Homeowners living near the former Highpoint Episcopal Church property in Sandy Springs said they preferred to see St. Martin’s School open a daycare-preschool there over a residential development during a community meeting held virtually and in person Sept. 30 on the rezoning proposal.

Brookhaven-based St. Martin’s plans to open for children from 8 weeks to 5 years old as soon as the beginning of 2021 at the former church at 4945 High Point Road. The school needs approval of its application for a conditional use permit by the City Council in December for that to happen, said Den Webb, an attorney who represents the school.

The Highpoint church property as it appears in Fulton County property records.

He said the pandemic pushed the project later than planned. A Planning Commission meeting set for October has been pushed back to Nov. 18 at 6 p.m. at City Hall, Studio/Theatre, 1 Galambos Way. That pushed the City Council public hearing to Dec. 15 at 6 p.m. in the Studio/Theatre. Both meetings will be held in person and virtually.

Sue Glander, who with her husband, Chris, have their home on property that abuts the former church property, was in favor of the plans. She said they agreed that this project, if completed as stated, would be the most desirable outcome.

“Because we really don’t want to see another development of many, many houses going in,” she said.

Another virtual attendee asked about attendance.

“I hear you are planning for 60 students. Do you think that is what will happen on Day One?” Mary Ford asked.

Webb said it would take a couple of years to reach that enrollment level. St. Martin’s wants the option for a maximum of 100 children, which he called a long-term option to grow.

Ford also asked if it would be more of a school or a daycare.

Webb said that depends on the age of the child. Children ages 2 to 5 generally are referred to as students. “You don’t become a student at 8 weeks, though,” he said.

Instruction will be part of the children’s day, Webb said.

He said the children attending would not have to be members of the Episcopal church or St. Martin’s School.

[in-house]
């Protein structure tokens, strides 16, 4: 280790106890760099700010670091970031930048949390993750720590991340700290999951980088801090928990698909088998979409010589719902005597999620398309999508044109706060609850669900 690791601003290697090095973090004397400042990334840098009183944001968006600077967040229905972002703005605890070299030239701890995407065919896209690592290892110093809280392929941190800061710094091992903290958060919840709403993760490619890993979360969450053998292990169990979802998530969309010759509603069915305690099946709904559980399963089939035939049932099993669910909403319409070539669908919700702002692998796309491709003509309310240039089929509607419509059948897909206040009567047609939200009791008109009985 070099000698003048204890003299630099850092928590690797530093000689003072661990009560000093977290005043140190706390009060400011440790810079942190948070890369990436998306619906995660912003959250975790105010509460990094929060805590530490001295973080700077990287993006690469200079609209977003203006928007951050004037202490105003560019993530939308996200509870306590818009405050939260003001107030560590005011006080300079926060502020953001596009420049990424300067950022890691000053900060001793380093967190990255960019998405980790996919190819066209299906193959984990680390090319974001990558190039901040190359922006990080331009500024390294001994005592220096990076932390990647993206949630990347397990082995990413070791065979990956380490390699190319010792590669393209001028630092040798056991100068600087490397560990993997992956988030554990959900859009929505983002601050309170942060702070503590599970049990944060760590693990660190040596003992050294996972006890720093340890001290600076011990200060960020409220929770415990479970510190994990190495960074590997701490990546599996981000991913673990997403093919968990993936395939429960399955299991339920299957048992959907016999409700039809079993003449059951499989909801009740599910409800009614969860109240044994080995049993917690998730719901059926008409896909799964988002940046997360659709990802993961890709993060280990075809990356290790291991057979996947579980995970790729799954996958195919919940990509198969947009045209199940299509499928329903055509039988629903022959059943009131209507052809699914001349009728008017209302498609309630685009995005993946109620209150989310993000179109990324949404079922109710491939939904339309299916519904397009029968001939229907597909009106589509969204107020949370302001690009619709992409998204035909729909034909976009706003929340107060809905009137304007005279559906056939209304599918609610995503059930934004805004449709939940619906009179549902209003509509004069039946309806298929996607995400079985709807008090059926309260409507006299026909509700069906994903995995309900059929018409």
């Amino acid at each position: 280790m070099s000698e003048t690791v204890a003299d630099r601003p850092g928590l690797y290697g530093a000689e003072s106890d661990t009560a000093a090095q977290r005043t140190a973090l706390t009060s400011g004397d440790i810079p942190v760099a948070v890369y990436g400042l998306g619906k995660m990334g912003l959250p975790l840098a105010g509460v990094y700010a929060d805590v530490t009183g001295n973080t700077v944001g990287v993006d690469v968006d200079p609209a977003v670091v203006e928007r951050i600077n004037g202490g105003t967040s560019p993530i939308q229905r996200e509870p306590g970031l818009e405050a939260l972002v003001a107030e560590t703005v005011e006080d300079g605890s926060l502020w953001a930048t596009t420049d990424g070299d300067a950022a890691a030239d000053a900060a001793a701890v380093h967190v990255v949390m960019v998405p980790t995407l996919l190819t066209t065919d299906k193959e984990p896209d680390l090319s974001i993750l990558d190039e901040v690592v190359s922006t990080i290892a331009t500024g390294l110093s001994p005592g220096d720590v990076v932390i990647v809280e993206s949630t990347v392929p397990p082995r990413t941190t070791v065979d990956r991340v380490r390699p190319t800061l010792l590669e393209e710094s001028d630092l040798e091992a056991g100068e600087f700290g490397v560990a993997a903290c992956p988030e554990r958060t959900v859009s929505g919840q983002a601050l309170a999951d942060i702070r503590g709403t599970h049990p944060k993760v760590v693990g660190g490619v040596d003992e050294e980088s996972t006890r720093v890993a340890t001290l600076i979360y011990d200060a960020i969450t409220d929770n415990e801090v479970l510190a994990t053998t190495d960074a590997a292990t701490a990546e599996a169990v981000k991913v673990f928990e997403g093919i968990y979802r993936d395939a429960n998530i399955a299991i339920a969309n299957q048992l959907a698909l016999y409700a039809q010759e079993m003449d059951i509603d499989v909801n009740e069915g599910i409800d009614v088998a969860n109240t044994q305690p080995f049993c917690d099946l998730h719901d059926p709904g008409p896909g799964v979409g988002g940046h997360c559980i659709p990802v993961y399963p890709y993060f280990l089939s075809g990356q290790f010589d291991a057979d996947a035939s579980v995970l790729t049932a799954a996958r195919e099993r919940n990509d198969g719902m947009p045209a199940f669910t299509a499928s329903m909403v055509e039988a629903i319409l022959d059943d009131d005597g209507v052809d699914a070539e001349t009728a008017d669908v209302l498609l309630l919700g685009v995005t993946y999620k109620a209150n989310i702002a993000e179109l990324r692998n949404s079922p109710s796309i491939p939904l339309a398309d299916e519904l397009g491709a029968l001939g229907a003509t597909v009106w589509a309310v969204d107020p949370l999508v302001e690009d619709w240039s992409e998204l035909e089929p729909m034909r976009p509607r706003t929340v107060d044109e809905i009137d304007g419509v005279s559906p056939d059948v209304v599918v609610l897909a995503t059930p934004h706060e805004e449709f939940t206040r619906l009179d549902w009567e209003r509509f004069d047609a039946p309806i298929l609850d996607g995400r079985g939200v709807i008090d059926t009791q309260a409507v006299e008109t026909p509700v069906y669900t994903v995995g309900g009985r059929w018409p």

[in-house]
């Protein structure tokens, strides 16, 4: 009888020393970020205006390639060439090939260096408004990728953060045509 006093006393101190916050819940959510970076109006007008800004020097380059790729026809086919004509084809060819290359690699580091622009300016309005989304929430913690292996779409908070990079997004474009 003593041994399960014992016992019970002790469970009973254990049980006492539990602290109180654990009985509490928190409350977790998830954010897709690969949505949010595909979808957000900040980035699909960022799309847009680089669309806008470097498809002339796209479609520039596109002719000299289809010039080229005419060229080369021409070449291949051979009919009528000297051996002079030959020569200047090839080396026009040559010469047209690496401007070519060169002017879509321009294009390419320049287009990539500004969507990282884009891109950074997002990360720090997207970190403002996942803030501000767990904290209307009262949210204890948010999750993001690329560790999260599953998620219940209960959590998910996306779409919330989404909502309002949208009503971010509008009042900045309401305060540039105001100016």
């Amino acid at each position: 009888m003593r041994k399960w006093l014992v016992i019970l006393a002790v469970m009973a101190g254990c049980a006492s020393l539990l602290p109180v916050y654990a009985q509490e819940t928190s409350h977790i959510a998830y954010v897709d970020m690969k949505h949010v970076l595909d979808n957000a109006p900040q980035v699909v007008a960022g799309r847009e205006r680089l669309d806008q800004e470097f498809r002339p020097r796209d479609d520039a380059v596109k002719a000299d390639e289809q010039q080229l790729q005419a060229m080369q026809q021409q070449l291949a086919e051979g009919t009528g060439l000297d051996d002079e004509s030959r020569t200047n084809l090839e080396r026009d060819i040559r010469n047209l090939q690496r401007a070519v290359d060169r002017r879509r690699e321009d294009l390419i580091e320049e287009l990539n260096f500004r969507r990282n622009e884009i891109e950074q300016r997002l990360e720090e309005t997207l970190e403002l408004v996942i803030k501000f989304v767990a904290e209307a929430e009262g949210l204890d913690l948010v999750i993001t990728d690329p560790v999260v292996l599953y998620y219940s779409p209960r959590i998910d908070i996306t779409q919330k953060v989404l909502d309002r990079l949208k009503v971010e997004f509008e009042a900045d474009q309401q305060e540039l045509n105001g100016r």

St. Martin’s is a private Episcopalian school serving children from 8 weeks to eighth grade. It is located at 3110-A Ashford Dunwoody Road in Brookhaven. The school bought the church property from the Episcopal Diocese of Atlanta.

Webb said the diocese wants the opportunity to hold services in the chapel occasionally, perhaps three times a year. St. Martin’s also wants to hold a few services each year on site. The children attending at the High Point Road site will use the chapel, he said.

I know this property has been an important part of the neighborhood for 60 years,” Webb said.

Neighbors can continue to use a community garden, he said. St. Martin’s hopes to allow that kind of activity to continue on the property.

Bill Pahl, whose property abuts the former church property, said he plans to do landscaping on his own property. He wanted to know if St. Martin’s planned to do anything with the fence along the property line so he would know whether to start landscape work now, or to wait.

Webb said he didn’t have the answer but would ask the architect and get back to Pahl.

Glander said her property is right next to a playground.

“We have lived here throughout the time when the church had an outreach to the Hispanic community and the playground was used from time to time for kids. “I as a neighbor would be very happy with some kids playing, if they do at the playground.

A traffic study wasn’t required, but Webb said to expect 47 morning trips and 48 in the afternoon.

“But you’ve got a really long drop-off window here,” he said.

Some parents would arrive when the school opens its doors at 7:30 a.m., while others would arrive as late as 10:30 a.m. A similar situation occurs in the afternoon when children are picked up, he said. The facility would close at 6 p.m.

In a virtual chat, Jane Kelley said, “I would be very surprised if this did not get approved. I think the neighborhood is pretty happy with this petition.”

Bob Pepalis

Bob Pepalis covers Sandy Springs for Reporter Newspapers.